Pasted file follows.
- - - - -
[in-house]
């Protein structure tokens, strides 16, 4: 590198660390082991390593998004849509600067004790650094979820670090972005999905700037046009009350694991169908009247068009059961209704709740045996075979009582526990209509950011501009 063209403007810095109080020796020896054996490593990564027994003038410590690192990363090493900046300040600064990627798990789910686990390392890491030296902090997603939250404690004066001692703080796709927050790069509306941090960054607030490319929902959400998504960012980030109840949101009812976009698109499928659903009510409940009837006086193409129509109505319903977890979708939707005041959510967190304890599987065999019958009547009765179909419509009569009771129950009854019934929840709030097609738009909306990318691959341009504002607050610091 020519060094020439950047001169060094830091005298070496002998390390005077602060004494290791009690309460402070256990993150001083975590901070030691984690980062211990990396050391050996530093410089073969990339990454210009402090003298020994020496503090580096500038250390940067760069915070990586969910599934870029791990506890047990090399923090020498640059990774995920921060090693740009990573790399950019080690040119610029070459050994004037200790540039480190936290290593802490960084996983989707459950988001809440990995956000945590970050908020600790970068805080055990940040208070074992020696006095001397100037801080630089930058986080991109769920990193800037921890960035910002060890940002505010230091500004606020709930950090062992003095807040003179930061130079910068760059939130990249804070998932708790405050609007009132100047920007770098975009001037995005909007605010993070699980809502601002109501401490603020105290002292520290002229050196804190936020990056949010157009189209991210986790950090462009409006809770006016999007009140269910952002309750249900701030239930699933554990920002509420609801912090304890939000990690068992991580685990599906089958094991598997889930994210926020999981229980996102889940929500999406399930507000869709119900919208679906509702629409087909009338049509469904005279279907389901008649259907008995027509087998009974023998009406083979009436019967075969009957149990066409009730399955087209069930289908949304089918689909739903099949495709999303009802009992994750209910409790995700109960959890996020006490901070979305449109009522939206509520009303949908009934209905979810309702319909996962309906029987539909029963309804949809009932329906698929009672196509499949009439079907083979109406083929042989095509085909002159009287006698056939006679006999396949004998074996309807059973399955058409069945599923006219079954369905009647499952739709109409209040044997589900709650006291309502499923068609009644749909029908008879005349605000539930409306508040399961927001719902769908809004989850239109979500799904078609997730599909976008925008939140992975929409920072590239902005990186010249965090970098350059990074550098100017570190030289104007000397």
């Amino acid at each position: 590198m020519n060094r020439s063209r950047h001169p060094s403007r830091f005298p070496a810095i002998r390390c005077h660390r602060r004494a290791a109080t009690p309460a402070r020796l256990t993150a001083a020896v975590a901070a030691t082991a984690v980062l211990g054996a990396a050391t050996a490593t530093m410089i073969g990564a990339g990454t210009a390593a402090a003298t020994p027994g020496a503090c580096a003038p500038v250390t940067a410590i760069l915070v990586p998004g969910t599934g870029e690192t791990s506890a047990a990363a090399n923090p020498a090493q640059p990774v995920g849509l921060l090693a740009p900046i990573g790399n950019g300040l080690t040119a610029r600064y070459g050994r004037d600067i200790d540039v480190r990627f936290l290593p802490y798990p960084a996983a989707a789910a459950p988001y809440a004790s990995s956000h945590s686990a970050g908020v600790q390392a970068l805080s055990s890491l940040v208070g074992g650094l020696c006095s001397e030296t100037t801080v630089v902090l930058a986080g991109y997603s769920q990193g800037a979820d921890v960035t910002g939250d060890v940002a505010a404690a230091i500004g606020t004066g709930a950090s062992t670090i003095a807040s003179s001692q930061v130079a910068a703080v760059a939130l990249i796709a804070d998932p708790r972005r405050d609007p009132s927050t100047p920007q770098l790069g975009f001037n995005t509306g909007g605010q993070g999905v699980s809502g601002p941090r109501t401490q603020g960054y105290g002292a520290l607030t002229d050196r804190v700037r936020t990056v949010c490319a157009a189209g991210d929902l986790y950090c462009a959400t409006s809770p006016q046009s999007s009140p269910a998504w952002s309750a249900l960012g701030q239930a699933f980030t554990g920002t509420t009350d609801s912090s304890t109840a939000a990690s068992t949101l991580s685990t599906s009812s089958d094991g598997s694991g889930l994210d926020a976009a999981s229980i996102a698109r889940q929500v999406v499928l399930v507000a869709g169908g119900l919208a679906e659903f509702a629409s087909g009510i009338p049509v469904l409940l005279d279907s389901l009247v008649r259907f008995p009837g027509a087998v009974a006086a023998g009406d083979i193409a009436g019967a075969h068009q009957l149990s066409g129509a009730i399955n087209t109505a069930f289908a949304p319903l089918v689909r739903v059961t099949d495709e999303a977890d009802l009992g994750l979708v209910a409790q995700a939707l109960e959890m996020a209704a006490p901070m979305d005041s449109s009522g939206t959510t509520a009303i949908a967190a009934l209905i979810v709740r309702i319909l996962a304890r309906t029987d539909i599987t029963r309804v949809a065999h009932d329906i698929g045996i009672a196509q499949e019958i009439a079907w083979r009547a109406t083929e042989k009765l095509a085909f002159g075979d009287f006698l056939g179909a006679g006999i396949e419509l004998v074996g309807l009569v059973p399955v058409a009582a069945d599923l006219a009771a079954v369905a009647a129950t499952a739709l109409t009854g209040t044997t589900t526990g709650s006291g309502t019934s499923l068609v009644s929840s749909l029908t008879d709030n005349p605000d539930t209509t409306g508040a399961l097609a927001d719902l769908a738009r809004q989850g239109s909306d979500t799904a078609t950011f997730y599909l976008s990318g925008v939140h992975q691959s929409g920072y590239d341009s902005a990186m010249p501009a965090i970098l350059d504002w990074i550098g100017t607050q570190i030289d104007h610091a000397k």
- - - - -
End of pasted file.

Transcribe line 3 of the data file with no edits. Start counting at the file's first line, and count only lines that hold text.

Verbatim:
């Amino acid at each position: 590198m020519n060094r020439s063209r950047h001169p060094s403007r830091f005298p070496a810095i002998r390390c005077h660390r602060r004494a290791a109080t009690p309460a402070r020796l256990t993150a001083a020896v975590a901070a030691t082991a984690v980062l211990g054996a990396a050391t050996a490593t530093m410089i073969g990564a990339g990454t210009a390593a402090a003298t020994p027994g020496a503090c580096a003038p500038v250390t940067a410590i760069l915070v990586p998004g969910t599934g870029e690192t791990s506890a047990a990363a090399n923090p020498a090493q640059p990774v995920g849509l921060l090693a740009p900046i990573g790399n950019g300040l080690t040119a610029r600064y070459g050994r004037d600067i200790d540039v480190r990627f936290l290593p802490y798990p960084a996983a989707a789910a459950p988001y809440a004790s990995s956000h945590s686990a970050g908020v600790q390392a970068l805080s055990s890491l940040v208070g074992g650094l020696c006095s001397e030296t100037t801080v630089v902090l930058a986080g991109y997603s769920q990193g800037a979820d921890v960035t910002g939250d060890v940002a505010a404690a230091i500004g606020t004066g709930a950090s062992t670090i003095a807040s003179s001692q930061v130079a910068a703080v760059a939130l990249i796709a804070d998932p708790r972005r405050d609007p009132s927050t100047p920007q770098l790069g975009f001037n995005t509306g909007g605010q993070g999905v699980s809502g601002p941090r109501t401490q603020g960054y105290g002292a520290l607030t002229d050196r804190v700037r936020t990056v949010c490319a157009a189209g991210d929902l986790y950090c462009a959400t409006s809770p006016q046009s999007s009140p269910a998504w952002s309750a249900l960012g701030q239930a699933f980030t554990g920002t509420t009350d609801s912090s304890t109840a939000a990690s068992t949101l991580s685990t599906s009812s089958d094991g598997s694991g889930l994210d926020a976009a999981s229980i996102a698109r889940q929500v999406v499928l399930v507000a869709g169908g119900l919208a679906e659903f509702a629409s087909g009510i009338p049509v469904l409940l005279d279907s389901l009247v008649r259907f008995p009837g027509a087998v009974a006086a023998g009406d083979i193409a009436g019967a075969h068009q009957l149990s066409g129509a009730i399955n087209t109505a069930f289908a949304p319903l089918v689909r739903v059961t099949d495709e999303a977890d009802l009992g994750l979708v209910a409790q995700a939707l109960e959890m996020a209704a006490p901070m979305d005041s449109s009522g939206t959510t509520a009303i949908a967190a009934l209905i979810v709740r309702i319909l996962a304890r309906t029987d539909i599987t029963r309804v949809a065999h009932d329906i698929g045996i009672a196509q499949e019958i009439a079907w083979r009547a109406t083929e042989k009765l095509a085909f002159g075979d009287f006698l056939g179909a006679g006999i396949e419509l004998v074996g309807l009569v059973p399955v058409a009582a069945d599923l006219a009771a079954v369905a009647a129950t499952a739709l109409t009854g209040t044997t589900t526990g709650s006291g309502t019934s499923l068609v009644s929840s749909l029908t008879d709030n005349p605000d539930t209509t409306g508040a399961l097609a927001d719902l769908a738009r809004q989850g239109s909306d979500t799904a078609t950011f997730y599909l976008s990318g925008v939140h992975q691959s929409g920072y590239d341009s902005a990186m010249p501009a965090i970098l350059d504002w990074i550098g100017t607050q570190i030289d104007h610091a000397k």